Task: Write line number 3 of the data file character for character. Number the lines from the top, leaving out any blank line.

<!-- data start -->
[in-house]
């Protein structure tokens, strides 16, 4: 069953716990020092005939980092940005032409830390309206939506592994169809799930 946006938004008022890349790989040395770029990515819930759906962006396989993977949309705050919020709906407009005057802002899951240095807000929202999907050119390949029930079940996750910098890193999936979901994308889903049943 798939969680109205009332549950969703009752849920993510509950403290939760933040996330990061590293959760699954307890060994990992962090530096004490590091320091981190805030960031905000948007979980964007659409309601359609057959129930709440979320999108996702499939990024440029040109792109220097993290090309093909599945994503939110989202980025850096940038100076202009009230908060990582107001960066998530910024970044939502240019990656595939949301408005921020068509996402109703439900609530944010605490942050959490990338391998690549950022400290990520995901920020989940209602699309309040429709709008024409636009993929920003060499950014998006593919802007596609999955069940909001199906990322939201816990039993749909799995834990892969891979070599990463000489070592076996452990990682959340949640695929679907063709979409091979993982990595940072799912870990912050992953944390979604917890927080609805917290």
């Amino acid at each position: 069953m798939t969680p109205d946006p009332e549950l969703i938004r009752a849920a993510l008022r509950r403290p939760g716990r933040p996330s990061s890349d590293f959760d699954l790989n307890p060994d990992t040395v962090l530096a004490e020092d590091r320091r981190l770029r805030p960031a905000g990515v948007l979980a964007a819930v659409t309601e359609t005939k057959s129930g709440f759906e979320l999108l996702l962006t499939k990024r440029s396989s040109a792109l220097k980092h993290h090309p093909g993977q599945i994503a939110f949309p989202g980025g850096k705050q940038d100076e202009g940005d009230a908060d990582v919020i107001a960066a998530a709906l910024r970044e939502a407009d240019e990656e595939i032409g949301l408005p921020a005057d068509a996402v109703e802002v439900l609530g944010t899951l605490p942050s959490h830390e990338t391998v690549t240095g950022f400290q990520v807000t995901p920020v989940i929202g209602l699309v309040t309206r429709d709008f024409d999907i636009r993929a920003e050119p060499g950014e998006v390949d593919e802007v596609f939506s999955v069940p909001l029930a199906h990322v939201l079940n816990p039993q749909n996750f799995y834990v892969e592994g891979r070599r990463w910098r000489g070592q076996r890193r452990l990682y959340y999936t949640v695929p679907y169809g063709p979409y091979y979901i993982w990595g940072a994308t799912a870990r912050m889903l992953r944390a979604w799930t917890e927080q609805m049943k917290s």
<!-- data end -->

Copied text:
């Amino acid at each position: 069953m798939t969680p109205d946006p009332e549950l969703i938004r009752a849920a993510l008022r509950r403290p939760g716990r933040p996330s990061s890349d590293f959760d699954l790989n307890p060994d990992t040395v962090l530096a004490e020092d590091r320091r981190l770029r805030p960031a905000g990515v948007l979980a964007a819930v659409t309601e359609t005939k057959s129930g709440f759906e979320l999108l996702l962006t499939k990024r440029s396989s040109a792109l220097k980092h993290h090309p093909g993977q599945i994503a939110f949309p989202g980025g850096k705050q940038d100076e202009g940005d009230a908060d990582v919020i107001a960066a998530a709906l910024r970044e939502a407009d240019e990656e595939i032409g949301l408005p921020a005057d068509a996402v109703e802002v439900l609530g944010t899951l605490p942050s959490h830390e990338t391998v690549t240095g950022f400290q990520v807000t995901p920020v989940i929202g209602l699309v309040t309206r429709d709008f024409d999907i636009r993929a920003e050119p060499g950014e998006v390949d593919e802007v596609f939506s999955v069940p909001l029930a199906h990322v939201l079940n816990p039993q749909n996750f799995y834990v892969e592994g891979r070599r990463w910098r000489g070592q076996r890193r452990l990682y959340y999936t949640v695929p679907y169809g063709p979409y091979y979901i993982w990595g940072a994308t799912a870990r912050m889903l992953r944390a979604w799930t917890e927080q609805m049943k917290s």